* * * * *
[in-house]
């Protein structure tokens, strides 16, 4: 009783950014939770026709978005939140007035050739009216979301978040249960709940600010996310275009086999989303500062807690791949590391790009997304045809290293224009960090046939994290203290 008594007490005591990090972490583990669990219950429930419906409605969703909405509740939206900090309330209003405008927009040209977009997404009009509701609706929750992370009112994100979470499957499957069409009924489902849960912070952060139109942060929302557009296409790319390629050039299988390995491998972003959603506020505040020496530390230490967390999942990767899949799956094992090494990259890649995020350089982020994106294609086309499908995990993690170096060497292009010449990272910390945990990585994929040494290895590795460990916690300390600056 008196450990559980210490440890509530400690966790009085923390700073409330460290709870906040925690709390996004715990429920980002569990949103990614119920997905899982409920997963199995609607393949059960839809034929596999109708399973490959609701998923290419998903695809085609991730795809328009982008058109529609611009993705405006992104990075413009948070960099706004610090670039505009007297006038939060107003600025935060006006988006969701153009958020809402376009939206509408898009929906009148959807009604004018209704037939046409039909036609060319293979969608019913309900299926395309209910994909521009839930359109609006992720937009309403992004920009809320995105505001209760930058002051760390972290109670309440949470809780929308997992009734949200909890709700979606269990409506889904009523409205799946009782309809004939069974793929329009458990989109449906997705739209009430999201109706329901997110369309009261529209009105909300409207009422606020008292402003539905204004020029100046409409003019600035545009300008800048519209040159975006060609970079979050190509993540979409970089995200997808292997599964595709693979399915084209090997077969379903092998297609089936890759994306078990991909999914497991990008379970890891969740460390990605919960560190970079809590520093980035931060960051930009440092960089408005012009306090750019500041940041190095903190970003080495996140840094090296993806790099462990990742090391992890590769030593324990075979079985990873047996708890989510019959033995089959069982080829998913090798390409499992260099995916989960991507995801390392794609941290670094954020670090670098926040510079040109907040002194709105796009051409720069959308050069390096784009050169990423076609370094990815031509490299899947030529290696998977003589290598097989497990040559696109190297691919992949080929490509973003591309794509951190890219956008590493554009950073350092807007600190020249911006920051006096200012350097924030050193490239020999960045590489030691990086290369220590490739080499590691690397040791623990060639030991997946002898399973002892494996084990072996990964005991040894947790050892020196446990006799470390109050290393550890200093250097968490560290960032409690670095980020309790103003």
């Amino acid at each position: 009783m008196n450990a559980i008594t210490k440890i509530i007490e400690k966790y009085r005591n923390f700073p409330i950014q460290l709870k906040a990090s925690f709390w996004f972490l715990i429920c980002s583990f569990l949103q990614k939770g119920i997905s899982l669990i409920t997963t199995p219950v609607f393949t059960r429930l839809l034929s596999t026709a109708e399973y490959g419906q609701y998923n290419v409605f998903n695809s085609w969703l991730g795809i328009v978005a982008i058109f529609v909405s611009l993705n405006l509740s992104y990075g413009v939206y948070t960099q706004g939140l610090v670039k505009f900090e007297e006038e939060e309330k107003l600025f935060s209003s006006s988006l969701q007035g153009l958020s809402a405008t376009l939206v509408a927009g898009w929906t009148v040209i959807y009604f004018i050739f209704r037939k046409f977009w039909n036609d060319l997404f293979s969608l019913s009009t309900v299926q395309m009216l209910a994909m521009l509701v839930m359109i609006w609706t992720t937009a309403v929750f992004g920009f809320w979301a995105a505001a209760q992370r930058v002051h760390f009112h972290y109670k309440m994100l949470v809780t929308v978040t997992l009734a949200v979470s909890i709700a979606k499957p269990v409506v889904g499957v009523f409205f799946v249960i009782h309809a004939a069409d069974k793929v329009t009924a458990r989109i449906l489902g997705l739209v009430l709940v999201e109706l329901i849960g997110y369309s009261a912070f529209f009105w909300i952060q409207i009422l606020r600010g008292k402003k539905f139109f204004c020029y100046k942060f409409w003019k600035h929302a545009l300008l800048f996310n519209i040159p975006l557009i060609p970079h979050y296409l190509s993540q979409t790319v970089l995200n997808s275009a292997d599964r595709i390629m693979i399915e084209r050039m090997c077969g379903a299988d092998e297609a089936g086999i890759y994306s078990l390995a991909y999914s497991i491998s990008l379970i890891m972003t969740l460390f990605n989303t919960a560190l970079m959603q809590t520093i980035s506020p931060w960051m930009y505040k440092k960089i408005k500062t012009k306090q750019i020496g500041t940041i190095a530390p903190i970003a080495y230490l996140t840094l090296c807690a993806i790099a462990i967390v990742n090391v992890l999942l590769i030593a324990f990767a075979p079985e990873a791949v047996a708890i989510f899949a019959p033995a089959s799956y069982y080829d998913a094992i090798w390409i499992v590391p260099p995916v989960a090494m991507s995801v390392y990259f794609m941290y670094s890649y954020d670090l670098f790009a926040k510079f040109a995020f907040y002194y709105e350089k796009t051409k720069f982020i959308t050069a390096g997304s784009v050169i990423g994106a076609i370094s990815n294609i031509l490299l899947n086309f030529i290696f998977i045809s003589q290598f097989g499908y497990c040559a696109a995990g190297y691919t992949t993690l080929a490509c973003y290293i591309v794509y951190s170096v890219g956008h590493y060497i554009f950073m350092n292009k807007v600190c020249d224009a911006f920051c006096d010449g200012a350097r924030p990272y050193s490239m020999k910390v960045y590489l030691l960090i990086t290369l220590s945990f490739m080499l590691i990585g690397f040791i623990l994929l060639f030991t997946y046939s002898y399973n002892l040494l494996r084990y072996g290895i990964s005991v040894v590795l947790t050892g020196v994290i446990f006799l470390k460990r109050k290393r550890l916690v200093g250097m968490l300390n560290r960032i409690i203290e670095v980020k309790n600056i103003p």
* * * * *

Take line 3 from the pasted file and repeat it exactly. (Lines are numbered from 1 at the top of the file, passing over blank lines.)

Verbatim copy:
């Amino acid at each position: 009783m008196n450990a559980i008594t210490k440890i509530i007490e400690k966790y009085r005591n923390f700073p409330i950014q460290l709870k906040a990090s925690f709390w996004f972490l715990i429920c980002s583990f569990l949103q990614k939770g119920i997905s899982l669990i409920t997963t199995p219950v609607f393949t059960r429930l839809l034929s596999t026709a109708e399973y490959g419906q609701y998923n290419v409605f998903n695809s085609w969703l991730g795809i328009v978005a982008i058109f529609v909405s611009l993705n405006l509740s992104y990075g413009v939206y948070t960099q706004g939140l610090v670039k505009f900090e007297e006038e939060e309330k107003l600025f935060s209003s006006s988006l969701q007035g153009l958020s809402a405008t376009l939206v509408a927009g898009w929906t009148v040209i959807y009604f004018i050739f209704r037939k046409f977009w039909n036609d060319l997404f293979s969608l019913s009009t309900v299926q395309m009216l209910a994909m521009l509701v839930m359109i609006w609706t992720t937009a309403v929750f992004g920009f809320w979301a995105a505001a209760q992370r930058v002051h760390f009112h972290y109670k309440m994100l949470v809780t929308v978040t997992l009734a949200v979470s909890i709700a979606k499957p269990v409506v889904g499957v009523f409205f799946v249960i009782h309809a004939a069409d069974k793929v329009t009924a458990r989109i449906l489902g997705l739209v009430l709940v999201e109706l329901i849960g997110y369309s009261a912070f529209f009105w909300i952060q409207i009422l606020r600010g008292k402003k539905f139109f204004c020029y100046k942060f409409w003019k600035h929302a545009l300008l800048f996310n519209i040159p975006l557009i060609p970079h979050y296409l190509s993540q979409t790319v970089l995200n997808s275009a292997d599964r595709i390629m693979i399915e084209r050039m090997c077969g379903a299988d092998e297609a089936g086999i890759y994306s078990l390995a991909y999914s497991i491998s990008l379970i890891m972003t969740l460390f990605n989303t919960a560190l970079m959603q809590t520093i980035s506020p931060w960051m930009y505040k440092k960089i408005k500062t012009k306090q750019i020496g500041t940041i190095a530390p903190i970003a080495y230490l996140t840094l090296c807690a993806i790099a462990i967390v990742n090391v992890l999942l590769i030593a324990f990767a075979p079985e990873a791949v047996a708890i989510f899949a019959p033995a089959s799956y069982y080829d998913a094992i090798w390409i499992v590391p260099p995916v989960a090494m991507s995801v390392y990259f794609m941290y670094s890649y954020d670090l670098f790009a926040k510079f040109a995020f907040y002194y709105e350089k796009t051409k720069f982020i959308t050069a390096g997304s784009v050169i990423g994106a076609i370094s990815n294609i031509l490299l899947n086309f030529i290696f998977i045809s003589q290598f097989g499908y497990c040559a696109a995990g190297y691919t992949t993690l080929a490509c973003y290293i591309v794509y951190s170096v890219g956008h590493y060497i554009f950073m350092n292009k807007v600190c020249d224009a911006f920051c006096d010449g200012a350097r924030p990272y050193s490239m020999k910390v960045y590489l030691l960090i990086t290369l220590s945990f490739m080499l590691i990585g690397f040791i623990l994929l060639f030991t997946y046939s002898y399973n002892l040494l494996r084990y072996g290895i990964s005991v040894v590795l947790t050892g020196v994290i446990f006799l470390k460990r109050k290393r550890l916690v200093g250097m968490l300390n560290r960032i409690i203290e670095v980020k309790n600056i103003p």